Harvard acknowledges slavery ties, sets up $100m reparations fund

Report by oldest US university lays out history of slavery on campus and its role in perpetuating racial oppression.

Harvard University in the United States has released a report on its historic ties to slavery and pledged $100m to address the educational, social and economic legacies of slavery and racism.

Released on Tuesday, the report by a team of Harvard faculty found that slavery was an integral part of life at Harvard between the university’s founding in 1636 and when slavery was outlawed in the US state of Massachusetts in 1783.

Harvard faculty and leaders enslaved more than 70 Black and Indigenous people during that timeframe, it said.

Moreover, Harvard maintained significant financial ties to donors who profited from slave trading and plantations in the American South and the Caribbean well into the 1800s, according to the report, which lays out recommendations.

Harvard President Lawrence Bacow said in an email that a committee would explore transforming those recommendations into action and that a university governing board had authorised $100m for implementation, with some of the funds held in an endowment.

A plaque attached to Wadsworth House on the Harvard campus honours four enslaved people that had been owned by Harvard’s past presidents [File: Steven Senne/AP Photo]

“Harvard benefited from and in some ways perpetuated practices that were profoundly immoral,” Bacow wrote in a university-wide email.

“Consequently, I believe we bear a moral responsibility to do what we can to address the persistent corrosive effects of those historical practices on individuals, on Harvard, and on our society.”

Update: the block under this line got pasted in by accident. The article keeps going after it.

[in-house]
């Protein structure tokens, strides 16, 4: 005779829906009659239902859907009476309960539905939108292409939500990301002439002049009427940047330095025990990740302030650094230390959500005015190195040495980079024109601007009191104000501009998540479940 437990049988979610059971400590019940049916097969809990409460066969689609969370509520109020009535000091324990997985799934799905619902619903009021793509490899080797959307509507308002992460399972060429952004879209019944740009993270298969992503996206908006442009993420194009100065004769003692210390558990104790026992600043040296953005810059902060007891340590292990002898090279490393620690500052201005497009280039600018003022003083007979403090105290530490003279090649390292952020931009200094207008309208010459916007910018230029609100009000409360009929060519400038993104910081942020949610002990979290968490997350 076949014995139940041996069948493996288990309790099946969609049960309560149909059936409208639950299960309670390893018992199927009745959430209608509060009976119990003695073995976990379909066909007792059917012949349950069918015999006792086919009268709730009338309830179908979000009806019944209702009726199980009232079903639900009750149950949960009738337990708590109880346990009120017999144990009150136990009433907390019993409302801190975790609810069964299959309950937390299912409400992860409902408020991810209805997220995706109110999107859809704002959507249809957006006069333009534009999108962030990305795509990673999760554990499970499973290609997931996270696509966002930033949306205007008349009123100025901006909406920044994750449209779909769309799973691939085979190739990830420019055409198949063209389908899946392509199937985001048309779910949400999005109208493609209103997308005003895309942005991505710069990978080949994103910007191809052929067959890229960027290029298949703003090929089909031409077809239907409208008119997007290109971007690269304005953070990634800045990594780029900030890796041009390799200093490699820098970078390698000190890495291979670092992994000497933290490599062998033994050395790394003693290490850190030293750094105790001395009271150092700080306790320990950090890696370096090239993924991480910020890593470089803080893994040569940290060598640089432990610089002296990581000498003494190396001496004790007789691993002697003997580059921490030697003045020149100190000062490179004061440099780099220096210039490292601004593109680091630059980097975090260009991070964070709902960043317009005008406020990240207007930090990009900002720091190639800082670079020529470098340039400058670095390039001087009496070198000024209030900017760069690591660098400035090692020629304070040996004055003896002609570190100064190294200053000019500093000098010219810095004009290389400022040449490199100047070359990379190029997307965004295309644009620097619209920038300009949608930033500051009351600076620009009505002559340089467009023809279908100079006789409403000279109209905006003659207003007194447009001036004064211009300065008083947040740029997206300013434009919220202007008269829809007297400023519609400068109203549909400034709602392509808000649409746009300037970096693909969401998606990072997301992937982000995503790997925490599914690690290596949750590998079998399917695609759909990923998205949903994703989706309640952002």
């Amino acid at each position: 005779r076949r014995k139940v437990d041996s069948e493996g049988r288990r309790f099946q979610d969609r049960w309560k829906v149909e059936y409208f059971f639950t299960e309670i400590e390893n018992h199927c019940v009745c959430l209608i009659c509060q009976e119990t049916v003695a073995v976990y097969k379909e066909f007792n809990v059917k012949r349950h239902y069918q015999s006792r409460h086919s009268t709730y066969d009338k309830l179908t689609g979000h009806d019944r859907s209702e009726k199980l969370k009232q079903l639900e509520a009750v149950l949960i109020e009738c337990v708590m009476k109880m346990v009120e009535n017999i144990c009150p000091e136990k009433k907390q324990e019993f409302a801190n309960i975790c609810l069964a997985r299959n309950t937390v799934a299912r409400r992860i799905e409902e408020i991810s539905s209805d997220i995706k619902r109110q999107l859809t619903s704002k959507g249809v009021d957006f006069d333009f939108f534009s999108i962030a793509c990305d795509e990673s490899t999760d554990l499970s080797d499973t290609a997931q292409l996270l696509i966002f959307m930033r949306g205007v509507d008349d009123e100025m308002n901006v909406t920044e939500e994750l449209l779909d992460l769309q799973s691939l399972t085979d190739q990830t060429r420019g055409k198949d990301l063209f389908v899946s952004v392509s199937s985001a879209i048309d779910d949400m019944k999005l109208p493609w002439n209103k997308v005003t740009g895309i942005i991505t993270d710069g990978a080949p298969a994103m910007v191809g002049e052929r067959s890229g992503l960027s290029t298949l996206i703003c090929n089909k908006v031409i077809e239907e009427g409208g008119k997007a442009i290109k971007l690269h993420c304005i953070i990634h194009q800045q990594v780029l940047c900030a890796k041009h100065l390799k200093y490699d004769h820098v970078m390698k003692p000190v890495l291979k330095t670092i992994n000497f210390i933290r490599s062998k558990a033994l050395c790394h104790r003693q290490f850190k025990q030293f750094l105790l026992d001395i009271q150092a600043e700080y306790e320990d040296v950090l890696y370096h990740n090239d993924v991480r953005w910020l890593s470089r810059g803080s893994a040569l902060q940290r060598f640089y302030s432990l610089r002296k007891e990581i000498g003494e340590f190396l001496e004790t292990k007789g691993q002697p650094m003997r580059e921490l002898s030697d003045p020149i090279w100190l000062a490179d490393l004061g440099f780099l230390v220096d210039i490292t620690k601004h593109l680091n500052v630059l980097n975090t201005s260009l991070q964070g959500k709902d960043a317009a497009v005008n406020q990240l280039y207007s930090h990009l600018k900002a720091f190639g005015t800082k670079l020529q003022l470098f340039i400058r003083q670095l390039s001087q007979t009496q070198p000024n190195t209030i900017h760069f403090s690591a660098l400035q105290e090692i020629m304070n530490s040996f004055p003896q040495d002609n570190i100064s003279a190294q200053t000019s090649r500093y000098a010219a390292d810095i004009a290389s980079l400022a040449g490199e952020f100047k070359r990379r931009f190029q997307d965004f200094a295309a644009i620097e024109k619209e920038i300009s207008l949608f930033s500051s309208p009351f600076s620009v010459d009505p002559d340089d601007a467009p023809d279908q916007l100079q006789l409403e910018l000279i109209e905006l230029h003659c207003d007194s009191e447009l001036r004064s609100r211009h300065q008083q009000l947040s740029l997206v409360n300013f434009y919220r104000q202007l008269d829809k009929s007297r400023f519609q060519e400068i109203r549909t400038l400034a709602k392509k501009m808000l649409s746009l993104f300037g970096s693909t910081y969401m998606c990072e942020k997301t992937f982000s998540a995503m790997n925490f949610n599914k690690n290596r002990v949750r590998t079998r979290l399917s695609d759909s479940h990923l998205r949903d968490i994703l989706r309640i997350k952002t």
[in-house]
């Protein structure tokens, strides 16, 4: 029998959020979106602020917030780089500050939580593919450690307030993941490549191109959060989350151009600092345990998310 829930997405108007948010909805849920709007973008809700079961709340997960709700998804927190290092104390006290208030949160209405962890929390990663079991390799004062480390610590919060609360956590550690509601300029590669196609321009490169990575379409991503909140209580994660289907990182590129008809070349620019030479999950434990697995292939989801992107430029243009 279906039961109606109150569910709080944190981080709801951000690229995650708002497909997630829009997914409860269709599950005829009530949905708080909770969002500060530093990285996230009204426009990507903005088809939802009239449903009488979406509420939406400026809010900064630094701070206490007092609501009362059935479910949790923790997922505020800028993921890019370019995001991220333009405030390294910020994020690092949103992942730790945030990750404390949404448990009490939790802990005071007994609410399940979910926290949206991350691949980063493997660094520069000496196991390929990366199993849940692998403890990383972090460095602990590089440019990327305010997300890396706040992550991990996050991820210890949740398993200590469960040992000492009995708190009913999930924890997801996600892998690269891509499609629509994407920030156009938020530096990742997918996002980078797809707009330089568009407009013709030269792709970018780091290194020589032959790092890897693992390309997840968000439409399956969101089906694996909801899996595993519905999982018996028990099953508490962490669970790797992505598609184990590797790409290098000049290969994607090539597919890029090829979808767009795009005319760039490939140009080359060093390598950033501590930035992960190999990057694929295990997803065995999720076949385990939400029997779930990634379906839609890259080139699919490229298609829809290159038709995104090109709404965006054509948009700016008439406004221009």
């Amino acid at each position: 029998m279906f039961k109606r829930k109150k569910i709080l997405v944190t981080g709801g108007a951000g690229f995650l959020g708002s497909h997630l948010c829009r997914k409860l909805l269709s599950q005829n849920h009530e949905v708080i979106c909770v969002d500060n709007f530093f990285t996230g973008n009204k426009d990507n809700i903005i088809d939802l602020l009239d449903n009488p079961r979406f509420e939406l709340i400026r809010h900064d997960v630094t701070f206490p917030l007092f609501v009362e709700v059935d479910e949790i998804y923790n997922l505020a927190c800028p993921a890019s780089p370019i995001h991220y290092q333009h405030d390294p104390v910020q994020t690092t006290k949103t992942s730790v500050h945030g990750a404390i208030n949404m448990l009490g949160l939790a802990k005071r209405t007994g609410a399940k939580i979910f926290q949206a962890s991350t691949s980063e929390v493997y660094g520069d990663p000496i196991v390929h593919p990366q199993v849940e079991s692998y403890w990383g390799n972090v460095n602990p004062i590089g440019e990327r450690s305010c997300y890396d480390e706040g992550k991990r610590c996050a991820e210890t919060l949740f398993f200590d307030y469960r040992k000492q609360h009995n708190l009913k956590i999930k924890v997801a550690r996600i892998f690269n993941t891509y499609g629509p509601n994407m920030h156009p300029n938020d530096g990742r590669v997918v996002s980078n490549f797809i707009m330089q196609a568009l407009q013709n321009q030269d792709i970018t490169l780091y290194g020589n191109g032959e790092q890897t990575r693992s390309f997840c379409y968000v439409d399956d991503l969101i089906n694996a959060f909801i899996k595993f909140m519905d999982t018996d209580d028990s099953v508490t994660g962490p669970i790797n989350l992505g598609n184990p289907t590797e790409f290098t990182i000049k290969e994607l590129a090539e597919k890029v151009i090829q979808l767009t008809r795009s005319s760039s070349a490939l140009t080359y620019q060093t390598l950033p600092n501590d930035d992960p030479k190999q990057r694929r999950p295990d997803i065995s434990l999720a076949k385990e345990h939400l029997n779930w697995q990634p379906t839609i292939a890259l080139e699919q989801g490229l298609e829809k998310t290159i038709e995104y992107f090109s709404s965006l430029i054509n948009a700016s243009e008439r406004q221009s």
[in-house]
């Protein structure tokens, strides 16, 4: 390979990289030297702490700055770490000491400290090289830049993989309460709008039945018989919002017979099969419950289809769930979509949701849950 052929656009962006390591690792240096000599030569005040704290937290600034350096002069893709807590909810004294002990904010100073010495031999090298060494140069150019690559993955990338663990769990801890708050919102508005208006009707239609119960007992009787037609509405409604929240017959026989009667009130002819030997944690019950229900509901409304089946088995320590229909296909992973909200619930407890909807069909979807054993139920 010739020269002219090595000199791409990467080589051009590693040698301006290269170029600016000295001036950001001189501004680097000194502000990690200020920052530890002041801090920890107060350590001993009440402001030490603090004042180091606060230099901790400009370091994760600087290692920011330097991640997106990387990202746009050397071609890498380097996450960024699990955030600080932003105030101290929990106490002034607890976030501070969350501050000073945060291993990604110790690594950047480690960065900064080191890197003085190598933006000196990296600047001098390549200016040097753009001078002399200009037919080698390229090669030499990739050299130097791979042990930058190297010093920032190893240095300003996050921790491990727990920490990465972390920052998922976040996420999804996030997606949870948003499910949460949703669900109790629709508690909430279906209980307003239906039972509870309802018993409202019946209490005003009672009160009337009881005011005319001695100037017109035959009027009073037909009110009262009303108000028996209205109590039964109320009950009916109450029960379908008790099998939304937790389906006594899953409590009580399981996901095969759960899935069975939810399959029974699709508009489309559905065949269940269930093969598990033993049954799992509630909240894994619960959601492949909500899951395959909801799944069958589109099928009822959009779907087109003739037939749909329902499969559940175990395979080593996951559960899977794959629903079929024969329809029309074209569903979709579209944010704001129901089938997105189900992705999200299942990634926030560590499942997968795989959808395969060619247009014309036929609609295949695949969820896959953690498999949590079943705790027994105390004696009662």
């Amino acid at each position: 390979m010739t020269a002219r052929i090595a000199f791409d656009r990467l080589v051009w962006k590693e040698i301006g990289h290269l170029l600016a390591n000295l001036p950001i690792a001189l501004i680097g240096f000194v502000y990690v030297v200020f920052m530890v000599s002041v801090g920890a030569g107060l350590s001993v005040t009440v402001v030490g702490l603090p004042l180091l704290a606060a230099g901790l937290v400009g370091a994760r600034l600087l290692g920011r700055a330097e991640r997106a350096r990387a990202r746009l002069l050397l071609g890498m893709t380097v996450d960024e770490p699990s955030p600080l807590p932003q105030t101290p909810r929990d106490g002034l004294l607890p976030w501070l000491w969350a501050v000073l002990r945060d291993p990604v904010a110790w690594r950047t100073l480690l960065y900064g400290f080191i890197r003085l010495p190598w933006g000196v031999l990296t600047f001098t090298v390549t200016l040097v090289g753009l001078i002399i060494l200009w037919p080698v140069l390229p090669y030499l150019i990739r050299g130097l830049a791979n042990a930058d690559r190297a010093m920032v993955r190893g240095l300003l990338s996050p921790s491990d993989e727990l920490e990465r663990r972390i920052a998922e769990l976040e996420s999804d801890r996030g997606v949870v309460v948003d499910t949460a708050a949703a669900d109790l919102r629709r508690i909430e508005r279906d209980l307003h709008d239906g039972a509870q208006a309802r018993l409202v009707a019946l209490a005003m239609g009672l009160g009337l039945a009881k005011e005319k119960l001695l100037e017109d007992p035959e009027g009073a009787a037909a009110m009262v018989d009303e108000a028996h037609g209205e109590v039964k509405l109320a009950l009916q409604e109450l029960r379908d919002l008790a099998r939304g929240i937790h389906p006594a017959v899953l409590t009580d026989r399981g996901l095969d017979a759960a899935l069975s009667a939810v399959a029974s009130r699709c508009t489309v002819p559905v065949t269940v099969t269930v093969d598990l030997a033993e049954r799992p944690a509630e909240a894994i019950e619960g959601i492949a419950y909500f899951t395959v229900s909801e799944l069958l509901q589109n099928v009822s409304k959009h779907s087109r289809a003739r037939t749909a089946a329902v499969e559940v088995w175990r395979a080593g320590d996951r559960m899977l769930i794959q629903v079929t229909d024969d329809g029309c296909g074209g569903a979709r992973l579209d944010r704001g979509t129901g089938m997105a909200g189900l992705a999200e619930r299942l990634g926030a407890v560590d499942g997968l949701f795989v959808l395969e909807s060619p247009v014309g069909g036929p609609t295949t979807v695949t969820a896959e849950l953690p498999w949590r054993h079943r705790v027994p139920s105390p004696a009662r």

The move by Harvard comes amid a wider conversation in US higher education about redressing the effects of slavery, discrimination, and racism – and growing calls for the country to provide reparations to the descendants of enslaved people.

Other US universities have grappled with the issue, as well, and some have created funds in recent years to address the legacies of slavery.

A law enacted in Virginia last year requires five public state universities to create scholarships for descendants of people enslaved by the institutions.

While Harvard had notable figures among abolitionists and in the US civil rights movement, the report found “the nation’s oldest institution of higher education … helped to perpetuate the era’s racial oppression and exploitation.”

It also documented Harvard’s exclusion of Black students during the period of segregation in the US and its prevention of scholars advocating an end to racism.

The faculty group that authored the report recommended Harvard provide continuing financial support for teachers and students seeking to understand and promote solutions to persistent racial inequities that plague descendant communities.

They recommended offering descendants of people enslaved at Harvard educational and other support so they “can recover their histories, tell their stories, and pursue empowering knowledge”.

They also urged the Ivy League school to fund summer exchange programmes for students and faculty from long-underfunded historically Black colleges and universities.

The report also recommended that Harvard honour and engage with Indigenous communities in New England, and for the US to recognise the legacy of Indigenous slavery and colonialism.

On Monday, US Representative Sheila Jackson Lee, a leading advocate of legislation to provide national reparations for slavery, gave a talk at Harvard.

“We need the energy of the nation,” Jackson Lee said, according to a report in The Harvard Crimson student newspaper. “This is not done in anger, this is not done with a pointed finger — this is done with a gentle embracing and cleansing and restoring.”

Harvard Professor Cornell Brooks also called reparations “preventative medicine” and a vehicle for shaping change.

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